“Anything can be a potential poison, including the household products families are using to prevent coronavirus infection,” said Dr. Diane Calello, executive and medical director of the New Jersey Poison Control Center, in a statement.

“Not following a product’s directions is a recipe for disaster. Potential household dangers involve more than just medicines, also vitamins and supplements, cleaners and sanitizers, soaps and detergents, sprays and disinfectants, and more,” she added.

Minh Nghi, DO, a hospitalist at Texas Health Harris Methodist Hospital Southwest Fort Worth and Texas Health Physicians Group, agrees.

“You should not spray most disinfectants on food. Vegetables should be rinsed in water,” he said.

Nghi adds there are some commercially available vegetable cleaners you can use “if one feels they must use something to clean their vegetables.”

He warned that you shouldn’t “clean or rinse meat. It could potentially spread harmful bacteria, such as from the outside of a chicken to the inside surface. Cooking should be sufficient to kill most germs.”

Some confusion is possibly due to statements in the news from President Donald Trump.

Trump stated that scientists could try to find a way to place strong disinfectants inside the body to treat an infection.

“I see the disinfectant — where it knocks it out in a minute, one minute. And is there a way we can do something like that, by injection inside or almost a cleaning?” Trump said in a press briefing.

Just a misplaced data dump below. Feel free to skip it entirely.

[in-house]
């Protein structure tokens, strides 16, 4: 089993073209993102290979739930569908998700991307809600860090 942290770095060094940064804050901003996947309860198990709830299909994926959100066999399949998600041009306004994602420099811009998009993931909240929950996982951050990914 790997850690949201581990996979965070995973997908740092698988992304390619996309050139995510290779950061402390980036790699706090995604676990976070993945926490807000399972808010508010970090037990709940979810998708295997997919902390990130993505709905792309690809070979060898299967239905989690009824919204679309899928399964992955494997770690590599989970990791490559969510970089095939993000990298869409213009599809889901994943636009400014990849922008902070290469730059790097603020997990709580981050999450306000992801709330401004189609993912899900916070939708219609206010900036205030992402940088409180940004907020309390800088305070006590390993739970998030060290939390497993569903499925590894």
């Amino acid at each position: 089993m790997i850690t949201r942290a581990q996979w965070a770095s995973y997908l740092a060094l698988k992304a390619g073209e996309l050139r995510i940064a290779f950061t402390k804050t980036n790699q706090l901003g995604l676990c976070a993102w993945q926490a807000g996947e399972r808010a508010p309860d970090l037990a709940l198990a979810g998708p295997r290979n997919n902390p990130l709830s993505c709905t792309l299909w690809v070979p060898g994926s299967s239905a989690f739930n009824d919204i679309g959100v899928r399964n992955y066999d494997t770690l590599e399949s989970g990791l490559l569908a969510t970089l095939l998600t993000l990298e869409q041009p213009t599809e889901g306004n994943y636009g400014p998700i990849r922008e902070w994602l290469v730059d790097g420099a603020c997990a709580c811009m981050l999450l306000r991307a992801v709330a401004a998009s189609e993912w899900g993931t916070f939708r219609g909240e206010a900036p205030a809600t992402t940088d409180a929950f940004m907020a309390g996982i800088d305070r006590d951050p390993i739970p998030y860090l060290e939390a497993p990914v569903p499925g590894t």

Although he did add that, “You’re going to have to use medical doctors.”

Trump later said he was joking.

“He was asking a question to an adviser about possible new avenues for research and treatment, and the comment was misconstrued as a suggestion or recommendation,” Nghi said.

“For humans, regular handwashing, regular exercise, eating healthy, and avoiding large crowds indoors would be best,” Nghi said.

He advised that if you wish to wear a mask, “be sure that it is worn properly so that it covers mouth and nose, changed when moistened, and taken off properly: using the straps to pull off from behind, not touching your face in the process, and washing hands after handling the mask.”

For surfaces, Nghi advises that periodically cleaning them and using a disinfectant that’s registered with the Environmental Protection Agency is all one needs to do.

“One doesn’t have to bleach the entire house. Just do a regular, normal cleaning schedule. It doesn’t even have to be daily if you haven’t been in contact with others outside your household,” Nghi said.

The Health Resources & Services Administration (HRSA) recommends you take the following actions if you suspect a poisoning injury.

If the poison is inhaled, get the person to fresh air as quickly as possible, and call the toll-free poison control helpline at 800-222-1222. It will connect you to your local poison control center.

If poison is on the skin, take off clothing the poison touched, rinse skin with running water for 15 to 20 minutes, and then call the helpline.

If poison is in the eyes, rinse them with running water for 15 to 20 minutes, and then call the helpline.

According to the HRSA, there are some situations when you shouldn’t attempt to give first aid. For example, if someone has taken too much medication, or the wrong type, immediately call the poison control helpline.

A recent survey finds a significant percentage of people are misusing cleaners and disinfectants to reduce COVID-19 risk. This behavior has caused injuries, according to the CDC.

Experts say cleaners and disinfectants can be very dangerous when used improperly, and that the best way to avoid infection is to clean your home normally and follow mask use and physical distancing guidelines.

If you or someone in your household has been harmed by misuse of cleaning products or medication, follow expert recommendations and then call the poison control helpline at 800-222-1222.